To contrast deforestation, the European Union is developing a new draft of regulation to assure the import of deforestation-free products. Europe consumes around 10% of all commodities that are driving deforestation. Recently, more than 50 scientists have warned MEPs that a high-level move to water down EU legislation on deforestation could undermine Europe’s net zero emissions plans.

European environment ministers rewrote a draft regulation to limit its impact on a mere 2% of the European forest area. The proposal redefine  “forest degradation” as the replacement of primary forest by plantations, limiting the impact of the legislation to just 3.1 million  hectares of primary forest compared to 159 million hectares of forest.

According to the scientists,  the proposal could “hinder the legislation from tackling forest loss on EU soil and create a perception that the EU is evading its own forest-related responsibilities – instead throwing the burden on to developing countries in the tropics”, the scientists said.

Any exclusion of forest degradation from the law would “undermine the EU’s professed desire to see Europe become the first climate neutral continent by 2050” and “gravely weaken” EU efforts to bolster global conservation, add the letter, reported by The Guardian.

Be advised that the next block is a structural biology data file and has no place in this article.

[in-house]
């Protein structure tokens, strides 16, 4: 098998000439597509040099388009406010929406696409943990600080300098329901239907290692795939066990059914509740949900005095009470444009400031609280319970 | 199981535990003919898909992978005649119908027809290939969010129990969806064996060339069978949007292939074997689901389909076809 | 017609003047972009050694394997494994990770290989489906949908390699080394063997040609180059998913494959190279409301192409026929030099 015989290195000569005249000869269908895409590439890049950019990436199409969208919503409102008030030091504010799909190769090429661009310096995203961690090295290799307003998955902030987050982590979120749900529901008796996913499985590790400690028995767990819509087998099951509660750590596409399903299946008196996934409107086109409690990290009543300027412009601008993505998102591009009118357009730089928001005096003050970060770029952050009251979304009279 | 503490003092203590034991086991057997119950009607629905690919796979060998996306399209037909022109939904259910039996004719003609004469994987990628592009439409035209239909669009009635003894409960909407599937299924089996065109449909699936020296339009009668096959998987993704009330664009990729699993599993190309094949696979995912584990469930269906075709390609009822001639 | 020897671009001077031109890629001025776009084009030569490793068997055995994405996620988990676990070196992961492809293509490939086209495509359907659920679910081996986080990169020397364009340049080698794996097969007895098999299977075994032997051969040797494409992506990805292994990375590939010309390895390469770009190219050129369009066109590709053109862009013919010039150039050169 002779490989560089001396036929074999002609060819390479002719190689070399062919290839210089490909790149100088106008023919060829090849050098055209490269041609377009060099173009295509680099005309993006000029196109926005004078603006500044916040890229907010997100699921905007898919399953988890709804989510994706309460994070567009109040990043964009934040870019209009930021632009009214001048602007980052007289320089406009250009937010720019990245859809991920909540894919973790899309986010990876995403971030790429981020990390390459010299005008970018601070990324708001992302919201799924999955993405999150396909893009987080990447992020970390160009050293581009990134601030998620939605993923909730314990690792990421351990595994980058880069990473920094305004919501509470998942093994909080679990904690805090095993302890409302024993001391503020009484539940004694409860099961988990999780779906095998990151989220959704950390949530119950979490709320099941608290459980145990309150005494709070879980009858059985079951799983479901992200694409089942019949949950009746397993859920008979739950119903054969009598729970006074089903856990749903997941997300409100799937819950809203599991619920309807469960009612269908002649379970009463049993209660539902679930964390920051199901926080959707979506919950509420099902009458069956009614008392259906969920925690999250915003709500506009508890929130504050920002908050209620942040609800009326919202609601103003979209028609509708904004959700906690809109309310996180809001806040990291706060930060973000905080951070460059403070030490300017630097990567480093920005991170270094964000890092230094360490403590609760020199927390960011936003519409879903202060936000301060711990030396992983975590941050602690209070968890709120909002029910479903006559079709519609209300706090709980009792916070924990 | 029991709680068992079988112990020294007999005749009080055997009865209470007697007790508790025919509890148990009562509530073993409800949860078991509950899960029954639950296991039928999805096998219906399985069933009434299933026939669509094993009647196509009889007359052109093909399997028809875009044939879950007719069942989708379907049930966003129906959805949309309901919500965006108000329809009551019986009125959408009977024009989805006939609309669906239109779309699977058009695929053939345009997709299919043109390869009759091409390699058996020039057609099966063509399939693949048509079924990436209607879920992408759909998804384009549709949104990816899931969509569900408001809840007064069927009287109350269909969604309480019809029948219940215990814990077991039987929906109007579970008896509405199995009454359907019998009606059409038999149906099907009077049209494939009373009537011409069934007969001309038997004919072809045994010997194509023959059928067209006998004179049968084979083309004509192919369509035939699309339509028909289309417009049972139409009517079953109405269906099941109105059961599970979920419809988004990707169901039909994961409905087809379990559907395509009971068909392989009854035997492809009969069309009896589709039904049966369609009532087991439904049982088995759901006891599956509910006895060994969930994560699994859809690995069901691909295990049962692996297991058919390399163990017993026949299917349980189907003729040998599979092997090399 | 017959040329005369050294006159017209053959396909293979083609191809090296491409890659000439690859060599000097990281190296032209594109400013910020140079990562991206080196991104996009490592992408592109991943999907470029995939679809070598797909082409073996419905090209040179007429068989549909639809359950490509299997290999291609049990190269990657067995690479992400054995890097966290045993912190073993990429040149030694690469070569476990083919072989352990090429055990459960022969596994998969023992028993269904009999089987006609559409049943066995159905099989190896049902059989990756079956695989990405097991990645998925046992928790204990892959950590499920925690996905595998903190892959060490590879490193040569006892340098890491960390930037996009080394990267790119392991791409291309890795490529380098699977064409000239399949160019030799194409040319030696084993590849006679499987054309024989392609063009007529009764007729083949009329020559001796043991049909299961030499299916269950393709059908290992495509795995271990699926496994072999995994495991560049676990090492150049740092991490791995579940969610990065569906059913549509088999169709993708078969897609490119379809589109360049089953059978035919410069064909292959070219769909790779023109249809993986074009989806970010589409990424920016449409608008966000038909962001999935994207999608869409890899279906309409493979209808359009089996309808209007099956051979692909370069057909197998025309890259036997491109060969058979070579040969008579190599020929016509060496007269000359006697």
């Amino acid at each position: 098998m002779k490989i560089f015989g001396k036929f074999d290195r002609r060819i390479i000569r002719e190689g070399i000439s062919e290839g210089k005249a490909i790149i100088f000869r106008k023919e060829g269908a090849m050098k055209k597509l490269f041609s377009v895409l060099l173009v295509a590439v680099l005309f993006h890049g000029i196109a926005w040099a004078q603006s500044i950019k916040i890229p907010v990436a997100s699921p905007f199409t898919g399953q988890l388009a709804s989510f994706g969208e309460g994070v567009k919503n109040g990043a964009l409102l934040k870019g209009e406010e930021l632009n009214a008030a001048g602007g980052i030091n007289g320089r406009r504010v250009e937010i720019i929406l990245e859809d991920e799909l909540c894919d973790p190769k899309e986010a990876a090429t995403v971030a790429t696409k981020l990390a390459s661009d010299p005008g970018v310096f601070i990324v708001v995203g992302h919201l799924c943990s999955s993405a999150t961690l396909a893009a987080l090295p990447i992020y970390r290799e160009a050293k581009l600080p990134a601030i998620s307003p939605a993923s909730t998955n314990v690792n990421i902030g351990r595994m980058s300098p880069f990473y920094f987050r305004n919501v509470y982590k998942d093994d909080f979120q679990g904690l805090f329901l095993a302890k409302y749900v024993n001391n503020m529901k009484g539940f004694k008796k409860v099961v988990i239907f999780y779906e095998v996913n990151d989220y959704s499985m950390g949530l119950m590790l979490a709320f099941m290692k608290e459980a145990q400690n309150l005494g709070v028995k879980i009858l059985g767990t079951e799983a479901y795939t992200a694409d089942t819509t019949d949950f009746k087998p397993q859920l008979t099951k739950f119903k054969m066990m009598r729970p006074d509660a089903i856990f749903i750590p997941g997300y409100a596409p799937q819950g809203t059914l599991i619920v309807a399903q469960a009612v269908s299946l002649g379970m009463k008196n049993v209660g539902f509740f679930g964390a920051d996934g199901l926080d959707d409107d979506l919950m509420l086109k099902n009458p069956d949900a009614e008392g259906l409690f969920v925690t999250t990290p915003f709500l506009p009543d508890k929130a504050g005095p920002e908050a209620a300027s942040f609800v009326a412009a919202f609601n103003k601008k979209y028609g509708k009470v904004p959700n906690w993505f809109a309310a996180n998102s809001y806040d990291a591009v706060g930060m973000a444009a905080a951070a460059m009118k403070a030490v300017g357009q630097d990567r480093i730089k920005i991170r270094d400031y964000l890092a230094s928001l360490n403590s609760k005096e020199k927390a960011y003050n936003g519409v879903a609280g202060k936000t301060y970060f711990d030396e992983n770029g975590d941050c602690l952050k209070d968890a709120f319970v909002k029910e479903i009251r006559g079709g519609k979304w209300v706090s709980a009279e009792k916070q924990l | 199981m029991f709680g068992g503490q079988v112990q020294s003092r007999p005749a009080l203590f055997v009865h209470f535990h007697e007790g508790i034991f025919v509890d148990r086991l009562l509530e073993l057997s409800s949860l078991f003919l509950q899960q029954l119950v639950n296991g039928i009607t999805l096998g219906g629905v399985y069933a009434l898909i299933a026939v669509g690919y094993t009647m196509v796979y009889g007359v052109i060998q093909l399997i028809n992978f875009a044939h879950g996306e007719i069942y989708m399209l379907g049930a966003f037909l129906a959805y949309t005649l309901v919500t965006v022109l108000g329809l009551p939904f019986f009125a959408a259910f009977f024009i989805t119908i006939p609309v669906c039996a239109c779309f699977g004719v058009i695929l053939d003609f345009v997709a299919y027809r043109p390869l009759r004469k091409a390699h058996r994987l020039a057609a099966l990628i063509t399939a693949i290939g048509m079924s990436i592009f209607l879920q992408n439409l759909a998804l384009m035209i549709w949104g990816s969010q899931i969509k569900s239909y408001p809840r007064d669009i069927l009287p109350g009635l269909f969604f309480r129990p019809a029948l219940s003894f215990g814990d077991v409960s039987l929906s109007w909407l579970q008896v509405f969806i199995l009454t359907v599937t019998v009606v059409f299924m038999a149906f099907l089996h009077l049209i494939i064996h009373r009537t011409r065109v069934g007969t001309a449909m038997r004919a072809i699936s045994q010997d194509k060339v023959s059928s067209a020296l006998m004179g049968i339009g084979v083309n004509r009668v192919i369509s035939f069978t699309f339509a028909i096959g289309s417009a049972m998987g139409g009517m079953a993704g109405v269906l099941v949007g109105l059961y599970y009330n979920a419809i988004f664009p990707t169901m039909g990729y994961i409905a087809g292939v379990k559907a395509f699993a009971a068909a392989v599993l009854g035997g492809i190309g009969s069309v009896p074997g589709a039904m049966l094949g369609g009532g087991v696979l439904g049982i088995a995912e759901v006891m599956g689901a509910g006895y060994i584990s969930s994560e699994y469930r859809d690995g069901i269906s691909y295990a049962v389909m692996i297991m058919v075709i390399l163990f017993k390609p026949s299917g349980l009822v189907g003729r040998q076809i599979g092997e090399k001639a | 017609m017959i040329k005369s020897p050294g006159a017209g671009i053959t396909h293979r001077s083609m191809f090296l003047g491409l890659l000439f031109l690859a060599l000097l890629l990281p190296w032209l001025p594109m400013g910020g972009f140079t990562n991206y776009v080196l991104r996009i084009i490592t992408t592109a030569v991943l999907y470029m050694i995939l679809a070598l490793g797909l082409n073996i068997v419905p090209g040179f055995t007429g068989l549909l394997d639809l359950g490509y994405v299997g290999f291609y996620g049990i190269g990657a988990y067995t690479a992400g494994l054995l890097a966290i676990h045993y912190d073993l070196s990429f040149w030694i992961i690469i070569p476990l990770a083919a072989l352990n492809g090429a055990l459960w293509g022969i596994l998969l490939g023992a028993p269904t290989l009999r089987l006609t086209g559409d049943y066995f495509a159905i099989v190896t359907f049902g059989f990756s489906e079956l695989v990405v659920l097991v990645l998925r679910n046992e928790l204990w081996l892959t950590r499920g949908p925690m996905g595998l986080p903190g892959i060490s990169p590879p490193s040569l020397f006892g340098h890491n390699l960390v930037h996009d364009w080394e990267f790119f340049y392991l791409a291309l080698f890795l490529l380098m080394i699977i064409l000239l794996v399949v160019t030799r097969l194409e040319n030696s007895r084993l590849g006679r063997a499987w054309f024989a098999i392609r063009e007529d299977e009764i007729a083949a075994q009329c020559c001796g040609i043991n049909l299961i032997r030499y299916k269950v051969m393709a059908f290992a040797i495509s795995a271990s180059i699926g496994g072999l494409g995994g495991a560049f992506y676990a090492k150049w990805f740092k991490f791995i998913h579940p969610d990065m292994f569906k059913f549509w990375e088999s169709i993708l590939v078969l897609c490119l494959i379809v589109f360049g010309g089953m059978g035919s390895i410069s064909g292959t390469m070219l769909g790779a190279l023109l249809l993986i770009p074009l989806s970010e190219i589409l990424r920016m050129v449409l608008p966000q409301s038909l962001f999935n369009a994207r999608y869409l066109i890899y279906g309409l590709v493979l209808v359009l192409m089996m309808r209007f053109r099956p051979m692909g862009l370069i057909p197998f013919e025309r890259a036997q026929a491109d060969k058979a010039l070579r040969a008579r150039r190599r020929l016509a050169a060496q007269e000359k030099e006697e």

The new definition of forest degradation would not be recognised by scientists or forest-dependent peoples. “It ignores the considerable damage that continues to be inflicted on forests through unsustainable logging, deliberate burning, and mining, as well as road construction that fragments forests thereby facilitating further degradation,” said Jaboury Ghazoul from ETH Zurich. As it neglects the rights of forest-dependent communities, “the definition is not only untenable, it is also unjust”, he said.

Forest degradation accounts for an estimated 25% of the total emissions from tropical forest damage and is estimated to release about 2.5bn tonnes of carbon dioxide a year – roughly 5% of total global greenhouse gas emissions.

The European Commission’s original proposal defined forest degradation as resulting from unsustainable operations that reduced the long-term biological complexity and productivity of forest ecosystems, in line with the UN Food and Agriculture Organization definition.

But one Swedish lobby paper seen by the Guardian describes such definitions as “detailed and unclear” and argues they would impose “excessive costs which cannot be justified” on small businesses.



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